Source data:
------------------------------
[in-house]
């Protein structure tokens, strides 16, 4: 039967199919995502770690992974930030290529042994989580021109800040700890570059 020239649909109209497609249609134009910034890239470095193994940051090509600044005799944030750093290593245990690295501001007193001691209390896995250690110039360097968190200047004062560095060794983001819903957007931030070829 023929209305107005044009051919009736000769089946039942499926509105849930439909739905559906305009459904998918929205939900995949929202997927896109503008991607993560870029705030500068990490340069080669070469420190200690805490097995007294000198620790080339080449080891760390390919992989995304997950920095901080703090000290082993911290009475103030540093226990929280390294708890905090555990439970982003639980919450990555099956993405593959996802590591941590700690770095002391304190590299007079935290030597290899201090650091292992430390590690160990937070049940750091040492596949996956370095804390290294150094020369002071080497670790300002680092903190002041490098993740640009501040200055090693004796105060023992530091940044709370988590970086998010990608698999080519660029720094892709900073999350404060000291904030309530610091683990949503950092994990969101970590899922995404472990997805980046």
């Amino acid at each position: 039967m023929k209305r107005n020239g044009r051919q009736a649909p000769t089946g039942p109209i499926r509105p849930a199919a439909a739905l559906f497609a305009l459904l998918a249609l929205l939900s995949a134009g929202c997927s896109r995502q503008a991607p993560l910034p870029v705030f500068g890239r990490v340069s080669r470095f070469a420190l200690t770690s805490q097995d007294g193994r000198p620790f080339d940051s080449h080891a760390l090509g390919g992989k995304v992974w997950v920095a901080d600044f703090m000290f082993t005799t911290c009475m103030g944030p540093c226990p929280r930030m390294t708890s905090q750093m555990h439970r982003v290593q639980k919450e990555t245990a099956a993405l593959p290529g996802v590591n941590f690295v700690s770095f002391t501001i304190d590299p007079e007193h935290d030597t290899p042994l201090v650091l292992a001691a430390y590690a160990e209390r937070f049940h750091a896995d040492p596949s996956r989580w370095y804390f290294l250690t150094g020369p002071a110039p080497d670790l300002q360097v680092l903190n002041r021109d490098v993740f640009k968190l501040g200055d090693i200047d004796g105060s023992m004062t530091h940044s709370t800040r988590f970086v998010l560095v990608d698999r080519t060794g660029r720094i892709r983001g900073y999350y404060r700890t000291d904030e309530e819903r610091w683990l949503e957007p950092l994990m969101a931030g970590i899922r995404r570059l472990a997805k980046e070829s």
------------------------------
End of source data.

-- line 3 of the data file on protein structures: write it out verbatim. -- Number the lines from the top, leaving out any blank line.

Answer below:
């Amino acid at each position: 039967m023929k209305r107005n020239g044009r051919q009736a649909p000769t089946g039942p109209i499926r509105p849930a199919a439909a739905l559906f497609a305009l459904l998918a249609l929205l939900s995949a134009g929202c997927s896109r995502q503008a991607p993560l910034p870029v705030f500068g890239r990490v340069s080669r470095f070469a420190l200690t770690s805490q097995d007294g193994r000198p620790f080339d940051s080449h080891a760390l090509g390919g992989k995304v992974w997950v920095a901080d600044f703090m000290f082993t005799t911290c009475m103030g944030p540093c226990p929280r930030m390294t708890s905090q750093m555990h439970r982003v290593q639980k919450e990555t245990a099956a993405l593959p290529g996802v590591n941590f690295v700690s770095f002391t501001i304190d590299p007079e007193h935290d030597t290899p042994l201090v650091l292992a001691a430390y590690a160990e209390r937070f049940h750091a896995d040492p596949s996956r989580w370095y804390f290294l250690t150094g020369p002071a110039p080497d670790l300002q360097v680092l903190n002041r021109d490098v993740f640009k968190l501040g200055d090693i200047d004796g105060s023992m004062t530091h940044s709370t800040r988590f970086v998010l560095v990608d698999r080519t060794g660029r720094i892709r983001g900073y999350y404060r700890t000291d904030e309530e819903r610091w683990l949503e957007p950092l994990m969101a931030g970590i899922r995404r570059l472990a997805k980046e070829s």